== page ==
Puzzling share access behaviour

My NAS of choice is based on the FreeNAS OS (versions 9.10.2-U5 & 11.0), but I also own a ReadyNAS NV+ V2 NAS, which is still in service. I use it to house archive material, which is rarely accessed.

Printing and file services are one of the early tasks I consider when integrating a new client on the network. Having recently installed Windows Vista in a VM, I checked that I could access shares on both FreeNAS and ReadyNAS. Now when I did the same check with Windows XP in a VM, I could access shares on ReadyNAS, but not on FreeNAS. On the FreeNAS server, I would be presented with a dialog box requesting a username and password.


The plot thickens further. If I do the same checks with Windows 95 in a VM, I’m denied access to both FreeNAS and ReadyNAS. A dialog box requesting a password for IPC$ is presented.


Trying various username/password combinations on XP and different passwords on Windows 95 yielded nothing. What’s going on here?! Turns out it has nothing to do with passwords. To start unravelling the puzzle, let’s start by summarising what we know.

Sketch share access





Windows XP and FreeNAS

Windows (SMB) Shares section of FreeNAS documentation provided the first clue…

Sketch ntlmv1

I surmised from this that FreeNAS had NTLMv1 disabled, but ReadyNAS had it enabled. That would explain why Win XP couldn’t access FreeNAS shares, but could access ReadyNAS shares. What strengthened this theory was this ReadyNAS post from 2012 around ReadyNAS systems available at the time. This Microsoft article also adds weight to the theory.  It states that ‘Windows 95 and Windows 98 computers do not support NTLM’This would explain why the Windows 95 client could not connect to either FreeNAS or ReadyNAS shares.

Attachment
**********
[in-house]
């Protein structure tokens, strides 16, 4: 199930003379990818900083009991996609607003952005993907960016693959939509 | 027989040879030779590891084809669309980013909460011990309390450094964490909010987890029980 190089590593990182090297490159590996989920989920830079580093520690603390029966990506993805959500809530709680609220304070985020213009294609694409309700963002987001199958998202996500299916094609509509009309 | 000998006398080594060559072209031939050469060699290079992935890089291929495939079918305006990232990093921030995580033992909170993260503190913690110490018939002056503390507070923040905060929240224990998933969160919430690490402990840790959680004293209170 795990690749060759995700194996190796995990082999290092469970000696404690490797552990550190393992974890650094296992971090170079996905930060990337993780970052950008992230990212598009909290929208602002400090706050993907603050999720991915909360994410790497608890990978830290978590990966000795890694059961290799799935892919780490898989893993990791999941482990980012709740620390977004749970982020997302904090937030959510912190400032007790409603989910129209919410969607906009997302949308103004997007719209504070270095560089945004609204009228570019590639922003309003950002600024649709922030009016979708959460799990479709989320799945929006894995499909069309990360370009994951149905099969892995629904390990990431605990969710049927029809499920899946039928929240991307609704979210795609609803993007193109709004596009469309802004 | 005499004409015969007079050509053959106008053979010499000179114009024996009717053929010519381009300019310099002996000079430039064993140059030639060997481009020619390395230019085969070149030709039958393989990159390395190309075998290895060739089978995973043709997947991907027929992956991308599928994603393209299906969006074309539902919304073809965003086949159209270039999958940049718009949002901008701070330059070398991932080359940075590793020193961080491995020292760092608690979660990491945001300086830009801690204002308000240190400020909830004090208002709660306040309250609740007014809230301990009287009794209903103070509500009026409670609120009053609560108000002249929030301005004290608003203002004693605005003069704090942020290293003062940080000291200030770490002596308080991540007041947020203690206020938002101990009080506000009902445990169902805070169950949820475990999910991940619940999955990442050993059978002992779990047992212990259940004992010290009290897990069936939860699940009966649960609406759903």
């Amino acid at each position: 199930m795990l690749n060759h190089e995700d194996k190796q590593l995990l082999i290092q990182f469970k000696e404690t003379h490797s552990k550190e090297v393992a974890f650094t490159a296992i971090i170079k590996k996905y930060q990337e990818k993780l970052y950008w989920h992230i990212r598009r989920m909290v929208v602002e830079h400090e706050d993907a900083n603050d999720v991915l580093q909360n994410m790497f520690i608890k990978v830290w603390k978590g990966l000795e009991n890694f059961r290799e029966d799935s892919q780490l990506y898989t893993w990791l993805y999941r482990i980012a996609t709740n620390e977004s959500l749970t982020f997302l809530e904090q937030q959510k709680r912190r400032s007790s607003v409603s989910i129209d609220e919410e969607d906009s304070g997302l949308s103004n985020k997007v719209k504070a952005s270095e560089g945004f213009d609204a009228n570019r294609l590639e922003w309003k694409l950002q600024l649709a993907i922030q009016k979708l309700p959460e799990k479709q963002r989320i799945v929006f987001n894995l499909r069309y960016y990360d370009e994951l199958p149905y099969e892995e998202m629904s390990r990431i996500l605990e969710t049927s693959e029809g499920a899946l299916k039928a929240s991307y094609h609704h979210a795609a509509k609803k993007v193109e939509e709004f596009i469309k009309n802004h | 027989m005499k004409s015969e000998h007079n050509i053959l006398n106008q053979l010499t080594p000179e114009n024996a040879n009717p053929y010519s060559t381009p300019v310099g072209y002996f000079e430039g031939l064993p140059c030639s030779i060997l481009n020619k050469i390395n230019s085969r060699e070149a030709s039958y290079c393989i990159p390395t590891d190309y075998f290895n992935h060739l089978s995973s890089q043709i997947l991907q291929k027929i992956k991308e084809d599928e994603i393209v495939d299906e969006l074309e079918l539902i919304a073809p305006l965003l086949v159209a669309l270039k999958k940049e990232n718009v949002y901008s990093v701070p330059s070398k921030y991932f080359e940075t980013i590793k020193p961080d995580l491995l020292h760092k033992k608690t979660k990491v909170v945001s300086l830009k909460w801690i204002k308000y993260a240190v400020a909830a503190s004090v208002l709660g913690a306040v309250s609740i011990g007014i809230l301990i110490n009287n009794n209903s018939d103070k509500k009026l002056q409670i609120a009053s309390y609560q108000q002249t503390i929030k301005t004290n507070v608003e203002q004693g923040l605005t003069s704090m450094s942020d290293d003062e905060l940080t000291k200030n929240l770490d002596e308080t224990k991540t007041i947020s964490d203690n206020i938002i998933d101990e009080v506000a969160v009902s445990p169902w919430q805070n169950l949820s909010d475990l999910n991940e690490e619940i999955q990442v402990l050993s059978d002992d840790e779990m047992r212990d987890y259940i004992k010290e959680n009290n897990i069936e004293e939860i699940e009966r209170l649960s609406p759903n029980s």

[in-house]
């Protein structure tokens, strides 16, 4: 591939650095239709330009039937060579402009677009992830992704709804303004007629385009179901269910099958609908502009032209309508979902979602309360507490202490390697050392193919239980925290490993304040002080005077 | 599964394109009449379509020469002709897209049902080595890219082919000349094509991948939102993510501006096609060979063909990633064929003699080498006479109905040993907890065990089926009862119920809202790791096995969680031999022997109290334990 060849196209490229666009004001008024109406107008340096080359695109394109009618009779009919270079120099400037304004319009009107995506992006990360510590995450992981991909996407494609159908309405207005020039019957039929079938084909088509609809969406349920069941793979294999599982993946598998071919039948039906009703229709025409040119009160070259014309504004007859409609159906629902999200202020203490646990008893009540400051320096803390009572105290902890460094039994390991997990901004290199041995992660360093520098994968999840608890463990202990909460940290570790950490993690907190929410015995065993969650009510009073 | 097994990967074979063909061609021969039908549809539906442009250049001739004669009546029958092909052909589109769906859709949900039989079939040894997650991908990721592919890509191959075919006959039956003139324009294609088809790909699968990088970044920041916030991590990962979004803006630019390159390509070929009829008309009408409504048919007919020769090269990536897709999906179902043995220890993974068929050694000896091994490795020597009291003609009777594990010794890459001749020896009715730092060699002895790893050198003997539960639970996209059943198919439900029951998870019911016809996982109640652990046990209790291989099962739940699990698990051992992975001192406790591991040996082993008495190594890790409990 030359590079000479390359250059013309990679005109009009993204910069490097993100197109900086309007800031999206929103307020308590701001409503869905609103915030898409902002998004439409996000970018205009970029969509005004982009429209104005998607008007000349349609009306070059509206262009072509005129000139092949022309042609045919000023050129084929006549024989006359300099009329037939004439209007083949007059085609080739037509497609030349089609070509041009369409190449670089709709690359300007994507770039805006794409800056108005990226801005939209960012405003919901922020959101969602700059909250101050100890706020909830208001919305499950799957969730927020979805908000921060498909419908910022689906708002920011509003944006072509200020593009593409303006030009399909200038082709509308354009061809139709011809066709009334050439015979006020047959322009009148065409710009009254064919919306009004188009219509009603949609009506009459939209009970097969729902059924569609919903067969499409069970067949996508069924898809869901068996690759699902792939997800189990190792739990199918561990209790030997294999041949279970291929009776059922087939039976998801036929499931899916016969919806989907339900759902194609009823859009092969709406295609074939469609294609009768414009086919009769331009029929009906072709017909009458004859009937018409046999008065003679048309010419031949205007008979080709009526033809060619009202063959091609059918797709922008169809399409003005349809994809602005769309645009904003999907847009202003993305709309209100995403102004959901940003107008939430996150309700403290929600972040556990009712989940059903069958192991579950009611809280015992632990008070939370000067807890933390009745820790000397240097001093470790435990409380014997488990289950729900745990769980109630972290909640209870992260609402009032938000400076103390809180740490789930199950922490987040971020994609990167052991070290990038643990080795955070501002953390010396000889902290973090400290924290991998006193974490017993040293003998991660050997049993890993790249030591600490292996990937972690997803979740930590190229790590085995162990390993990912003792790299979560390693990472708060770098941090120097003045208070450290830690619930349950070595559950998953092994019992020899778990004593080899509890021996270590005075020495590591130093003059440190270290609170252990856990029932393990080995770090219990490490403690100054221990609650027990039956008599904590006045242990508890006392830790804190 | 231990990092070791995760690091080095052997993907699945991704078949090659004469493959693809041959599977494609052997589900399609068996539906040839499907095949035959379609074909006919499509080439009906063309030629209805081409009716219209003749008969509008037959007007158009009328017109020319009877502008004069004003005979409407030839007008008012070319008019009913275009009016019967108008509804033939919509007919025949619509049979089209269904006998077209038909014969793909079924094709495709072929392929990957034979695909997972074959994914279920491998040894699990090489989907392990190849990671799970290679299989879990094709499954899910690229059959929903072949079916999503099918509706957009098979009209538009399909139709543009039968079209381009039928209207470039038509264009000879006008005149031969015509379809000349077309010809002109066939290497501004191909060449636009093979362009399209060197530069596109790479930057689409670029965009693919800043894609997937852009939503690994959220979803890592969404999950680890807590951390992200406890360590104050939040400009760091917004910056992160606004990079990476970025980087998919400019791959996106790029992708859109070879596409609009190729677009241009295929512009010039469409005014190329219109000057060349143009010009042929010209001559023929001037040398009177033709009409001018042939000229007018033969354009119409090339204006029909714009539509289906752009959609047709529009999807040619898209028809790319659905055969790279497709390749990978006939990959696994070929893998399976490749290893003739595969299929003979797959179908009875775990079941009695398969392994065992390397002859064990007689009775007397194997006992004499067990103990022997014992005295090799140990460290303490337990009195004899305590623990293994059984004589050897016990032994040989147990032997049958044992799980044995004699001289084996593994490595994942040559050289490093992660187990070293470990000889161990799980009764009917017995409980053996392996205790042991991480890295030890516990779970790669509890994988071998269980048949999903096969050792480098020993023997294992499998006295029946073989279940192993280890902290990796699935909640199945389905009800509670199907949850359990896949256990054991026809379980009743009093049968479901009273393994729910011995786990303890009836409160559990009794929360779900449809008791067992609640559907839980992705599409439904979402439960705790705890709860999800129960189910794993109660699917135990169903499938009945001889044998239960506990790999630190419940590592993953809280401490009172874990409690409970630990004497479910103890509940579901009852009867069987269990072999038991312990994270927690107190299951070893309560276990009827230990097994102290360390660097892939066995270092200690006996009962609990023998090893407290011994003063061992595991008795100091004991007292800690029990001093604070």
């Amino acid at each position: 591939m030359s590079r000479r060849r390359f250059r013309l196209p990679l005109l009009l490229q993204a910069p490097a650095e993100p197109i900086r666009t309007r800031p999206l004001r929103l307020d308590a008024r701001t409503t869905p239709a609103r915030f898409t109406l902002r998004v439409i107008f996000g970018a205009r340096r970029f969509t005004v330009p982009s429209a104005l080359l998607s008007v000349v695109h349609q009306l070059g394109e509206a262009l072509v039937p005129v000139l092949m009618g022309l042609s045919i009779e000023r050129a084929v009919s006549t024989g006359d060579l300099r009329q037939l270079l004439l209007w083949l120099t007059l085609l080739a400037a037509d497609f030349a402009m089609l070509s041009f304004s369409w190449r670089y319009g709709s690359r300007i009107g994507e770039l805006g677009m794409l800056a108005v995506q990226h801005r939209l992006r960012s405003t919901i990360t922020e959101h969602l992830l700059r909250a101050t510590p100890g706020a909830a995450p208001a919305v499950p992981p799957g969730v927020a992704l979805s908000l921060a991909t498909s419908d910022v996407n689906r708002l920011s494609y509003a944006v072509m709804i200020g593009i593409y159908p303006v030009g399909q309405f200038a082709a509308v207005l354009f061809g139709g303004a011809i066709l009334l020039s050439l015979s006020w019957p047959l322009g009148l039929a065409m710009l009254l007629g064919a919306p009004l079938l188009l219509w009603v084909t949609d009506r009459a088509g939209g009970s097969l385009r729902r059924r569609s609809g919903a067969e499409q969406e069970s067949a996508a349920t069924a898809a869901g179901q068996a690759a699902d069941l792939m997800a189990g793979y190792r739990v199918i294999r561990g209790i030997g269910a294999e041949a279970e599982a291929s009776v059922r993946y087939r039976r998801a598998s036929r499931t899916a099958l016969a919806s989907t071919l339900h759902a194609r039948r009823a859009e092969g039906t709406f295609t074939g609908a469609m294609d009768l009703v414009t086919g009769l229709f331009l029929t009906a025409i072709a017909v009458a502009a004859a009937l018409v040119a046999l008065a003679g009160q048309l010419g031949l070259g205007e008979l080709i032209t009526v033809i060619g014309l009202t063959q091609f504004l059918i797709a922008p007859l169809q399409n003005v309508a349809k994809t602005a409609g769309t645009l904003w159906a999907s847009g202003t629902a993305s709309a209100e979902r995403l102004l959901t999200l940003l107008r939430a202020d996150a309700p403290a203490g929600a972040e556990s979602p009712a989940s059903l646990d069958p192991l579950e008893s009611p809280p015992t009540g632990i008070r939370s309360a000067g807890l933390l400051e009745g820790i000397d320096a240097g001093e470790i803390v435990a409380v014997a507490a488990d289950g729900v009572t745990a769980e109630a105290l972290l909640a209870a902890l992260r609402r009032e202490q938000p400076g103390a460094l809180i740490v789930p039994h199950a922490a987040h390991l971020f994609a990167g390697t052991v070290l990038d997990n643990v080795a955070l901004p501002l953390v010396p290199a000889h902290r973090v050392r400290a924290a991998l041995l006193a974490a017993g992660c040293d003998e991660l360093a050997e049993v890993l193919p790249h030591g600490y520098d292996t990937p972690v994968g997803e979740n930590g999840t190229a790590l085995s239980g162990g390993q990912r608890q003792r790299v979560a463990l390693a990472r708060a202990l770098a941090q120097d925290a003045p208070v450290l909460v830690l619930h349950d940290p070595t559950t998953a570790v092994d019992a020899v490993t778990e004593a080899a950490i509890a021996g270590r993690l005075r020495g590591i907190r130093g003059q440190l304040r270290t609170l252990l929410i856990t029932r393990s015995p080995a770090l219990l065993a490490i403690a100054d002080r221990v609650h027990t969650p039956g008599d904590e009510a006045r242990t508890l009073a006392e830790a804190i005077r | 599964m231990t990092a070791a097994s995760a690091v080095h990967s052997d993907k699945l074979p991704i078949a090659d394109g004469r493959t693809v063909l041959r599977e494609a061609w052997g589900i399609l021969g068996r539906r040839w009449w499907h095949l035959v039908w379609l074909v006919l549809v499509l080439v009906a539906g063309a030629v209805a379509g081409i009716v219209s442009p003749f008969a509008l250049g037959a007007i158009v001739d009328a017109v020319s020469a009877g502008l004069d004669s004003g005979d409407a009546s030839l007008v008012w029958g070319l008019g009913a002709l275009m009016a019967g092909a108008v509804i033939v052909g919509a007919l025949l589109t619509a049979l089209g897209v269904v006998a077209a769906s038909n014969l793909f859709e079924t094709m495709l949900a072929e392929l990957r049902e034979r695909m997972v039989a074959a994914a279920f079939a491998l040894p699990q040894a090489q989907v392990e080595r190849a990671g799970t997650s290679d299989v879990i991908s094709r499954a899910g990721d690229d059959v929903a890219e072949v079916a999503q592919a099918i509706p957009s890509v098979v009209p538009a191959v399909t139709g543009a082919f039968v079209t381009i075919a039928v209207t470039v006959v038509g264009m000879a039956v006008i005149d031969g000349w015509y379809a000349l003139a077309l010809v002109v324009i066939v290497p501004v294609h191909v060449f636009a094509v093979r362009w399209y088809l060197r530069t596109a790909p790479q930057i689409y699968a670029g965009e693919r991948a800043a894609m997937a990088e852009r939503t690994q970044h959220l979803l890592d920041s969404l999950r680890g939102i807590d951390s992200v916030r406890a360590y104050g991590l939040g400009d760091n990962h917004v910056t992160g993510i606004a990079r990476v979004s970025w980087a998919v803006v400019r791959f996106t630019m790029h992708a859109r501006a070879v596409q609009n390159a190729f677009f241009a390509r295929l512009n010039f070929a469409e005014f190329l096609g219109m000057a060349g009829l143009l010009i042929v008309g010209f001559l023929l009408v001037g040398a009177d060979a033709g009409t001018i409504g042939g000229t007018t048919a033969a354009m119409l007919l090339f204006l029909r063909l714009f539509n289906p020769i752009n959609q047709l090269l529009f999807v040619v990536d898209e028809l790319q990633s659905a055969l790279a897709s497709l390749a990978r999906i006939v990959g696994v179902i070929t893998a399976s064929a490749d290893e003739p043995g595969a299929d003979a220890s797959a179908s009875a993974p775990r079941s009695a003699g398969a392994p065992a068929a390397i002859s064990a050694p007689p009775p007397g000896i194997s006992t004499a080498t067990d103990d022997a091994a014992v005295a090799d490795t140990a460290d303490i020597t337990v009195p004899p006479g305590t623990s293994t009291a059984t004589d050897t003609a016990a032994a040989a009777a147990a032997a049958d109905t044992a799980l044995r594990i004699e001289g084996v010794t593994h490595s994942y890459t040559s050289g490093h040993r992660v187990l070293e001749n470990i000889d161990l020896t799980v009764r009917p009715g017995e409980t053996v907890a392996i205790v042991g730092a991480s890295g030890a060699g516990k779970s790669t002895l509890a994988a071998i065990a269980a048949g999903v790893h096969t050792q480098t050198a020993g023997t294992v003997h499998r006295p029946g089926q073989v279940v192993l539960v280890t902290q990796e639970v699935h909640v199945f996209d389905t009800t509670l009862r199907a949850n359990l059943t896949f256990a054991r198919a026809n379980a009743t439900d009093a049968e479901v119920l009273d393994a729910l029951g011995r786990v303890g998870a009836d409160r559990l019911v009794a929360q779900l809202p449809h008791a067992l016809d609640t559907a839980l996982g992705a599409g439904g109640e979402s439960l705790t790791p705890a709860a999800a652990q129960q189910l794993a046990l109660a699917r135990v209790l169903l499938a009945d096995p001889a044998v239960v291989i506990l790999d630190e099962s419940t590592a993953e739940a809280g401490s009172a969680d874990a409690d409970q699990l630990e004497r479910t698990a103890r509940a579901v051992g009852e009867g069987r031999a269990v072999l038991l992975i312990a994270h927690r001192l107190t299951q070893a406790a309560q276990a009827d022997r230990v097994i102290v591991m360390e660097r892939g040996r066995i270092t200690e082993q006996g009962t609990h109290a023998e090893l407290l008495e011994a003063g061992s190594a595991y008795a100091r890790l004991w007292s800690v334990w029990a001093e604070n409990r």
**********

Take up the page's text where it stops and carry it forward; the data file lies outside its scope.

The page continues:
This bug report confirms the issue and suggests two possible solutions. One solution improves overall network security; the other weakens it. The better solution is to lift XP’s game by forcing it to use NTLMv2 if the server supports it rather than its default NTLMv1. The weaker option is to enable NTLMv1 on FreeNAS.

I tested both options and they work. However, for the latter option, I believe there is a documentation error in FreeNAS. NTLMv1 has to be enabled as a global parameter and not a local parameter. The switch needs to be placed in Auxiliary Parameters under SMB Services.

The screenshot below shows what needs to be altered to get Windows XP to use NTLM2.


Windows 95 and FreeNAS

Again the Windows (SMB) Shares section of FreeNAS documentation provided some clues…

Sketch lanman

As for Windows XP, these parameters are global rather than local and need to be placed in the Auxiliary Parameters under SMB Services. After restarting SMB services, I still had problems accessing SMB shares from Windows 95. This article provided the answer.  The steps specified in the article need to be followed, but the key is to reset the SMB password on FreeNAS.  Once I did this, I was able to access FreeNAS shares from Windows 95.

Here is a great article that looks at the relationship between LANMAN, NTLM and SMB.

Windows 95 and ReadyNAS

As indicated in this post, any attempt to add the switches specified above will have the changes overwritten on reboot. Based on this, it is not possible for older Windows clients (pre-NT4.0) to access ReadyNAS shares.


Having trodden the path less well-travelled, this is a summary of what is considered possible albeit less secure when share access is enabled for older clients of Win 9x vintage. I don’t condone the use of LANMAN. It is insecure and should be disabled unless there are compelling reasons to switch it on. The purpose of this post was to explain the puzzling share behaviour initially observed.

Sketch lanman 3

Edit: Some time after writing this post, I found a way to enable NTLMV2 on Windows 95. Refer to the post Stronger Authentication for Windows 95 for more information.


  1. Windows (SMB) Shares
  2. NTLMv2 or Kerberos support
  3. Can’t access freenas with Win XP after upgrade
  4. When Windows 9x/ME Samba Access Fails
  5. LANMAN and NTLM: Not as complex as you think!
  6. Need help w/ReadyNAS SAMBA configuration
  7. Stronger Authentication for Windows 95

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